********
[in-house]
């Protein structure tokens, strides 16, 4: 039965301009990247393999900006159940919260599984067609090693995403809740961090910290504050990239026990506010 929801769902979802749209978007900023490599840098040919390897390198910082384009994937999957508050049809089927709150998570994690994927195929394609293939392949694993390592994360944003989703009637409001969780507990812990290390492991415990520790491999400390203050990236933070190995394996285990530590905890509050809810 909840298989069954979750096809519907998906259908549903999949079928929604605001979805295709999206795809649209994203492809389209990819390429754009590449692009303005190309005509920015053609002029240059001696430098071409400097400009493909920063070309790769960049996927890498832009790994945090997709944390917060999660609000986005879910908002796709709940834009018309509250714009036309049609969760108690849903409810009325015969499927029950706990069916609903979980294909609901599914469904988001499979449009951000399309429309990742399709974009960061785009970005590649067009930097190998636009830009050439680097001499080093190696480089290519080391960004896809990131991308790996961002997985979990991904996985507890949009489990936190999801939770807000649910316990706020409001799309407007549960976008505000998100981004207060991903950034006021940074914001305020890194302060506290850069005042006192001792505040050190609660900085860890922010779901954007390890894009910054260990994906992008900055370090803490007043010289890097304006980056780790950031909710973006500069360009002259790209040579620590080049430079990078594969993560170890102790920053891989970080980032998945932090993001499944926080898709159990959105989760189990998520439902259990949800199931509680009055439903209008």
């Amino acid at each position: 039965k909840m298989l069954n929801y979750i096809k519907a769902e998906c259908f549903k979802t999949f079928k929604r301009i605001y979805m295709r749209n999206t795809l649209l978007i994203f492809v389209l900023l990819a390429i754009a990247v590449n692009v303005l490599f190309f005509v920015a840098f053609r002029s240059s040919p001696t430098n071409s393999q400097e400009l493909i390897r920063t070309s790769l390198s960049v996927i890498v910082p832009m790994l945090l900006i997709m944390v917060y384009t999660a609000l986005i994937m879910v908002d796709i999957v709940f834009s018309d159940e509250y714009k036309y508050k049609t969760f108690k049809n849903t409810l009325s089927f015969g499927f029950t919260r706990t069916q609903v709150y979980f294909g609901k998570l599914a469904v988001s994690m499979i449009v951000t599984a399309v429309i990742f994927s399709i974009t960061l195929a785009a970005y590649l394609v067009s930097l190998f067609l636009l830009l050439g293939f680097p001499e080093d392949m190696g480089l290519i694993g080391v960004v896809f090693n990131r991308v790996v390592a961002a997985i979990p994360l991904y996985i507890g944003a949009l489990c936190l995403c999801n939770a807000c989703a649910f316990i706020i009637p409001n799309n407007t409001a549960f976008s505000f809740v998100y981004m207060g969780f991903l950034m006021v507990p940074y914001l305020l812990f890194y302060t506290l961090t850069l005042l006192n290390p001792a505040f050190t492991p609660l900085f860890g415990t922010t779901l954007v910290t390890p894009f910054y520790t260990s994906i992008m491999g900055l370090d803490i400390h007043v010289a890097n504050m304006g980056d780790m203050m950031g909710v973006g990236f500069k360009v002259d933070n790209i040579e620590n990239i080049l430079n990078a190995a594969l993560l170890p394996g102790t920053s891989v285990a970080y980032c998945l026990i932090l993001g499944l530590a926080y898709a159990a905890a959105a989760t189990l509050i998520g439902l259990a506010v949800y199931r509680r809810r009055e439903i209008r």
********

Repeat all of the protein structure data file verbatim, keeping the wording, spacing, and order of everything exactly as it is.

[in-house]
């Protein structure tokens, strides 16, 4: 039965301009990247393999900006159940919260599984067609090693995403809740961090910290504050990239026990506010 929801769902979802749209978007900023490599840098040919390897390198910082384009994937999957508050049809089927709150998570994690994927195929394609293939392949694993390592994360944003989703009637409001969780507990812990290390492991415990520790491999400390203050990236933070190995394996285990530590905890509050809810 909840298989069954979750096809519907998906259908549903999949079928929604605001979805295709999206795809649209994203492809389209990819390429754009590449692009303005190309005509920015053609002029240059001696430098071409400097400009493909920063070309790769960049996927890498832009790994945090997709944390917060999660609000986005879910908002796709709940834009018309509250714009036309049609969760108690849903409810009325015969499927029950706990069916609903979980294909609901599914469904988001499979449009951000399309429309990742399709974009960061785009970005590649067009930097190998636009830009050439680097001499080093190696480089290519080391960004896809990131991308790996961002997985979990991904996985507890949009489990936190999801939770807000649910316990706020409001799309407007549960976008505000998100981004207060991903950034006021940074914001305020890194302060506290850069005042006192001792505040050190609660900085860890922010779901954007390890894009910054260990994906992008900055370090803490007043010289890097304006980056780790950031909710973006500069360009002259790209040579620590080049430079990078594969993560170890102790920053891989970080980032998945932090993001499944926080898709159990959105989760189990998520439902259990949800199931509680009055439903209008």
């Amino acid at each position: 039965k909840m298989l069954n929801y979750i096809k519907a769902e998906c259908f549903k979802t999949f079928k929604r301009i605001y979805m295709r749209n999206t795809l649209l978007i994203f492809v389209l900023l990819a390429i754009a990247v590449n692009v303005l490599f190309f005509v920015a840098f053609r002029s240059s040919p001696t430098n071409s393999q400097e400009l493909i390897r920063t070309s790769l390198s960049v996927i890498v910082p832009m790994l945090l900006i997709m944390v917060y384009t999660a609000l986005i994937m879910v908002d796709i999957v709940f834009s018309d159940e509250y714009k036309y508050k049609t969760f108690k049809n849903t409810l009325s089927f015969g499927f029950t919260r706990t069916q609903v709150y979980f294909g609901k998570l599914a469904v988001s994690m499979i449009v951000t599984a399309v429309i990742f994927s399709i974009t960061l195929a785009a970005y590649l394609v067009s930097l190998f067609l636009l830009l050439g293939f680097p001499e080093d392949m190696g480089l290519i694993g080391v960004v896809f090693n990131r991308v790996v390592a961002a997985i979990p994360l991904y996985i507890g944003a949009l489990c936190l995403c999801n939770a807000c989703a649910f316990i706020i009637p409001n799309n407007t409001a549960f976008s505000f809740v998100y981004m207060g969780f991903l950034m006021v507990p940074y914001l305020l812990f890194y302060t506290l961090t850069l005042l006192n290390p001792a505040f050190t492991p609660l900085f860890g415990t922010t779901l954007v910290t390890p894009f910054y520790t260990s994906i992008m491999g900055l370090d803490i400390h007043v010289a890097n504050m304006g980056d780790m203050m950031g909710v973006g990236f500069k360009v002259d933070n790209i040579e620590n990239i080049l430079n990078a190995a594969l993560l170890p394996g102790t920053s891989v285990a970080y980032c998945l026990i932090l993001g499944l530590a926080y898709a159990a905890a959105a989760t189990l509050i998520g439902l259990a506010v949800y199931r509680r809810r009055e439903i209008r």